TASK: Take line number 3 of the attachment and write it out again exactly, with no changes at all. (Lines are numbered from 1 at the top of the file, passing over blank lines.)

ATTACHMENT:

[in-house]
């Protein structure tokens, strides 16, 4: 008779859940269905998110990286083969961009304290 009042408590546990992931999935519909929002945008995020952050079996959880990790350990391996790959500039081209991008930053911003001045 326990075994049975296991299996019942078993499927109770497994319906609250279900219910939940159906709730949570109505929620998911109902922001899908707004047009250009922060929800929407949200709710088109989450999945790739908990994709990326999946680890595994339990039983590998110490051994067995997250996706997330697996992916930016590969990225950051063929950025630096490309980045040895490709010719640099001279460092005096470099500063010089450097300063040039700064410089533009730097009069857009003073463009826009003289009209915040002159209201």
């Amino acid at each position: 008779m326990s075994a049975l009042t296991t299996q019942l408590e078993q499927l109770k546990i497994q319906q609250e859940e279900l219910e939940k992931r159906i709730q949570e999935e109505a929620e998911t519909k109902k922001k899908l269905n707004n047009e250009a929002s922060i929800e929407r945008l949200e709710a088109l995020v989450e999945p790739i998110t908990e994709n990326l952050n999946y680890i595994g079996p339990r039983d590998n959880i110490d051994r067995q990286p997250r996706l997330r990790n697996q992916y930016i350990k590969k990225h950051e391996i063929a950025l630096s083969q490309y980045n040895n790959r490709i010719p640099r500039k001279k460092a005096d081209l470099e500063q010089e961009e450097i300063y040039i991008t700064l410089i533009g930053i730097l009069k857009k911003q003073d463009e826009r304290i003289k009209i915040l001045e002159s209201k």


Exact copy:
């Amino acid at each position: 008779m326990s075994a049975l009042t296991t299996q019942l408590e078993q499927l109770k546990i497994q319906q609250e859940e279900l219910e939940k992931r159906i709730q949570e999935e109505a929620e998911t519909k109902k922001k899908l269905n707004n047009e250009a929002s922060i929800e929407r945008l949200e709710a088109l995020v989450e999945p790739i998110t908990e994709n990326l952050n999946y680890i595994g079996p339990r039983d590998n959880i110490d051994r067995q990286p997250r996706l997330r990790n697996q992916y930016i350990k590969k990225h950051e391996i063929a950025l630096s083969q490309y980045n040895n790959r490709i010719p640099r500039k001279k460092a005096d081209l470099e500063q010089e961009e450097i300063y040039i991008t700064l410089i533009g930053i730097l009069k857009k911003q003073d463009e826009r304290i003289k009209i915040l001045e002159s209201k």